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The U.S. has destroyed the last of its declared chemical weapons stockpile

A MARTÍNEZ, HOST:

The U.S. has destroyed its last chemical weapon. It's been decades in the making. From member station WEKU in Richmond, Ky., Stu Johnson reports on what it took to get rid of 500 tons of nerve and mustard agent that had been stored at the Blue Grass Army Depot.

STU JOHNSON, BYLINE: It was a nerve agent rocket that was the last to be neutralized, says Candace Coyle as she thanked workers at the plant she supervises.

CANDACE COYLE: The amount of work that they've done could not even be gathered in one moment. I think most of us even woke up this morning thinking, what have we accomplished?

JOHNSON: The momentous event happened Friday and fulfills an international treaty signed by many countries in the '90s. For many central Kentuckians, it goes back to 1984. That's when Army officials proposed just burning tons of mustard and nerve munitions, some of it dating back to World War I. The public pushback was quick and firm and successful, led in part by Craig Williams, director of the Kentucky Environmental Foundation.

CRAIG WILLIAMS: We had a very diverse group of people in this dialogue. And the atmosphere at first was somewhat tense. But as we had meeting after meeting after meeting, people began to work together.

JOHNSON: In the end, neutralization rather than incineration was the chosen method. So it took decades for the weapons to actually be destroyed. In fact, that didn't start until 2019. The delays were due in part because money was needed to build a 16-acre plant to dismantle the rockets and projectiles. Coyle says the planning paid off.

COYLE: We were very safe during this entire thing. We've been very diligent with making sure people are focused on safety and making that our priority.

JOHNSON: With the milestone of the last rocket, the 1,500 people who work at the plant are not finished with the job, says Ron Hink, a project manager for the contractor Bechtel Parsons.

RON HINK: Sports analogy - it's like you had a really good season, and you kind of hate to see it end because performance was really good, had a good team on the field. But then you recognize there's another season coming behind it. We still have a lot of flushing. We have agent batches to run.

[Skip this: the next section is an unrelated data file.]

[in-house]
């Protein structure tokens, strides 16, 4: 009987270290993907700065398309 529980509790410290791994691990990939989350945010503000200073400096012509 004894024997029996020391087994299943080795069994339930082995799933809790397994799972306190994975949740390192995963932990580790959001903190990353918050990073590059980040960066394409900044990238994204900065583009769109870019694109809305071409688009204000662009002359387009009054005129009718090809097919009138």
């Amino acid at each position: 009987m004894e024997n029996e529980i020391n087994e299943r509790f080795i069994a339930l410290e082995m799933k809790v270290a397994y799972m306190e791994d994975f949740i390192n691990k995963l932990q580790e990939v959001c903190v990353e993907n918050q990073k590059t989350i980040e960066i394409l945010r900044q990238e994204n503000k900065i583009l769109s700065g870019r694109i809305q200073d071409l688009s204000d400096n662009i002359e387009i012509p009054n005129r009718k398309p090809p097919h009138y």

JOHNSON: The residual of these chemical agents in the warheads still needs to be dealt with, which could take a year or so. But the 1997 international treaty agreement calling for the elimination of chemical weapons is finally fulfilled, says Paul Walker with the Arms Control Association.

PAUL WALKER: I think it's an extraordinary period of destroying every last weapon in a whole category of weapons of mass destruction.

JOHNSON: The total cost for the U.S. to comply with the Chemical Weapons Convention is more than $40 billion. But some countries didn't sign the treaty. Walker says North Korea, for one, still has chemical weapons. However, he doesn't see the countries who have signed on to dramatically change course.

WALKER: I'm not worried about building a big stockpile that could be suddenly sprung on somebody because that can be inspected and verified by satellite and the like.

JOHNSON: Over the years, there were eight chemical weapons stockpiles eliminated across the country. In late June, a plant in Pueblo, Colo., finished its mission, and the Blue Grass Army Depot is planning an official celebration later this year.

For NPR News, I'm Stu Johnson in Richmond, Ky. Transcript provided by NPR, Copyright NPR.

NPR transcripts are created on a rush deadline by an NPR contractor. This text may not be in its final form and may be updated or revised in the future. Accuracy and availability may vary. The authoritative record of NPR’s programming is the audio record.

Stu Johnson